Reverse or See-Through Metallizing
Second surface metallizing is sometimes called reverse or see-through metallizing. The front surface which faces a person is referred to as the first surface, and the opposite back surface is referred to as the second surface. A mirror is an example of an item which is second surface metallized. One looks through the clear substrate to the reflective surface on the back. The image is then reflected back through the clear substrate for viewing. In this TIPs we will comment on decorative second surface metallizing and on polycarbonate sheet stock for plastic mirrors.
Second surface metallizing was first done by Gits Molding in Chicago, under the “crystal seal” patents. This was immediately after World War II. Next, a company called F. W. Steward made a clear pointer for automobile radio controls. The two first big jobs were for Hudson and Ford automobiles. Hudson Motorcar had a horn button which featured a silver two-masted schooner sailing on a sea of blue. Ford had their name in script on a nameplate.
In Europe, Fiat had gold on clear plastic nameplate. Now we see this type of metallizing done and think nothing about it, but it was a big deal then. Today the technique is common even on inexpensive items. Many point of purchase retail displays are done this way.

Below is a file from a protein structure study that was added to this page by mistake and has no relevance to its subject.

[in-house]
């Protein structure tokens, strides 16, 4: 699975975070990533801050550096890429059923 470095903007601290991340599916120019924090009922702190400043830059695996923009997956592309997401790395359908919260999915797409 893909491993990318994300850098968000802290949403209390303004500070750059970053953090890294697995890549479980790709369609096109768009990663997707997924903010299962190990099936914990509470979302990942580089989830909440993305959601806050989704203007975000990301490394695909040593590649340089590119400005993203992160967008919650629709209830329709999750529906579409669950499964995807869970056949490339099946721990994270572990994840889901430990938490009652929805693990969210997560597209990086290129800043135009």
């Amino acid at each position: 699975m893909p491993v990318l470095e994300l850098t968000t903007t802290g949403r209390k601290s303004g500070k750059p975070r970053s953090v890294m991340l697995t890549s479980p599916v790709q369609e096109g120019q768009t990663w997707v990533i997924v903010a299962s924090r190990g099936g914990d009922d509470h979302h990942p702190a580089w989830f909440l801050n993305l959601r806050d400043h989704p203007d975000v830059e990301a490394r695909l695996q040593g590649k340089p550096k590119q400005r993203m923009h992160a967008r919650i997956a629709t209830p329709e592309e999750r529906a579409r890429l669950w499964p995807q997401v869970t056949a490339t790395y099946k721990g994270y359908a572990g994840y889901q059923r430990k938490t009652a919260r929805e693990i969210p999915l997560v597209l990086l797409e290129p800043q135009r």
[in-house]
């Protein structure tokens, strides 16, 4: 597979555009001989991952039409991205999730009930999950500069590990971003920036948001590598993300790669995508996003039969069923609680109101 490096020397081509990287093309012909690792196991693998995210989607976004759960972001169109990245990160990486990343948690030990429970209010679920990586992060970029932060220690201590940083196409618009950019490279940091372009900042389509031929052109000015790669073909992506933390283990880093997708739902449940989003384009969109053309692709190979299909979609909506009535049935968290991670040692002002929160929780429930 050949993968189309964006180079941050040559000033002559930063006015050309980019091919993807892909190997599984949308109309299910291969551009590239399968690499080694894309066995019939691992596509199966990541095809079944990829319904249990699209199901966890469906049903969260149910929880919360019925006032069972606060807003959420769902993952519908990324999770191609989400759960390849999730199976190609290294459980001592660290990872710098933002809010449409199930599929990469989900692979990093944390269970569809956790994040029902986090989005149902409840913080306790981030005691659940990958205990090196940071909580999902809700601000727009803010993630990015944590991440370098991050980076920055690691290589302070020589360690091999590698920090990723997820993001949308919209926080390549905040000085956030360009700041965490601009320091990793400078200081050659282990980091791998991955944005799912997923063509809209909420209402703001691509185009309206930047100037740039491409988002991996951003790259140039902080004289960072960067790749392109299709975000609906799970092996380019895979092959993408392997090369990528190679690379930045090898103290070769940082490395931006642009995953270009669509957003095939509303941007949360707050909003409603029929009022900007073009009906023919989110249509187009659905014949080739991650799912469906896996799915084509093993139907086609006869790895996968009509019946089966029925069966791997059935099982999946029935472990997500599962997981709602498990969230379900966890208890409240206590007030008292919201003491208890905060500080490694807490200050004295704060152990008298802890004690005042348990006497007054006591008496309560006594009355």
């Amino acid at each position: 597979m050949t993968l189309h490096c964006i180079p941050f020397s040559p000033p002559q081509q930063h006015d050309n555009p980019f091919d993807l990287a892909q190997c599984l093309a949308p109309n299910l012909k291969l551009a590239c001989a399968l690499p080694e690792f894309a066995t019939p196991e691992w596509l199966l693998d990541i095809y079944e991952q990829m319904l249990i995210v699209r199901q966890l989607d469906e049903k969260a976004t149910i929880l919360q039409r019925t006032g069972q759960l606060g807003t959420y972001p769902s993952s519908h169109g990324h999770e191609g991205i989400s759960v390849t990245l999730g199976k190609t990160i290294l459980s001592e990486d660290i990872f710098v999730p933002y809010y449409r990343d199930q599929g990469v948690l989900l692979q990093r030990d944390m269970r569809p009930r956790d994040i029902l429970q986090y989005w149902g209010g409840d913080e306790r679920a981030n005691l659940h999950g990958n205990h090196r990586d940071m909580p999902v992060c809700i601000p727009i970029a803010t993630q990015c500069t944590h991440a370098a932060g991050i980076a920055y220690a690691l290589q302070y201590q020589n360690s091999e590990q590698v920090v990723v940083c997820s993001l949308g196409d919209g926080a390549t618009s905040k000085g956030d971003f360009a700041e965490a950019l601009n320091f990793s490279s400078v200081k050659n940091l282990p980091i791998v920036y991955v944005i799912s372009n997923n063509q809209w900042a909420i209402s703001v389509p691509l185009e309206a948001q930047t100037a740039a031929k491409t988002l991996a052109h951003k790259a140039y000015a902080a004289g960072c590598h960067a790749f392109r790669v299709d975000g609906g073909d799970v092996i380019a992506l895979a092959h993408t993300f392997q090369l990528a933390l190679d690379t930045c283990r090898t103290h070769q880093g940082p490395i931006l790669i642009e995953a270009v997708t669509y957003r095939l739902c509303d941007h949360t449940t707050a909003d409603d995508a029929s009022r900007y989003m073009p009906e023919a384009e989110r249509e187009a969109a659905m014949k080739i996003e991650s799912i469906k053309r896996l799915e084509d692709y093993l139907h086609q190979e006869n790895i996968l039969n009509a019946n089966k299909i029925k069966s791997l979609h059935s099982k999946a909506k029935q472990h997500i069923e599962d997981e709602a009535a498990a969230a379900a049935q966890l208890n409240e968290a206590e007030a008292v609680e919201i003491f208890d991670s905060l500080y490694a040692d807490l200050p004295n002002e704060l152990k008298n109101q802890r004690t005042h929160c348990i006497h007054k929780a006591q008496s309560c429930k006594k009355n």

For plastic mirror sheets, security mirrors, and security domes, the entire back surface is metallized. The first surface is protected from receiving any metallization by a protective plastic film. After metallizing, mirrors are back-coated with a protective paint. Security products have no protective paint back-coating since they are metallized with a very thin layer of aluminum designed to be seen through and the protective paint is opaque.
Let’s look at how a typical second surface metallizing might be applied:
Figure 1 – Clear part is molded with a re- cessed area. The front face which will be viewed is on the bottom and the back face is on the top. (View Image)
Figure 2 – A mask is created which will plug the recess and protect it during other decorat- ing operations. (View Image)
Figure 3 – Decorative paint is applied to the part. Recessed area is protected by the mask. (View Image)
Figure 4 – Mask is removed. Recessed area is uncoated. (View Image)
Figure 5 – Back surface is now completely metallized. (View Image)
Figure 6 – Back face is covered with a protective coating. From front, metallized surface can be seen projecting into the clear plastic against painted background. (View Image)
There is also a less popular technique in which the entire back face is metallized, then the high spots sanded down, removing the metallizing from them and leaving metallizing in the recesses only. After a clear lacquer is applied to the entire back surface, the sanded area looks transparent. The result is a metallized figure set in a clear plastic field.
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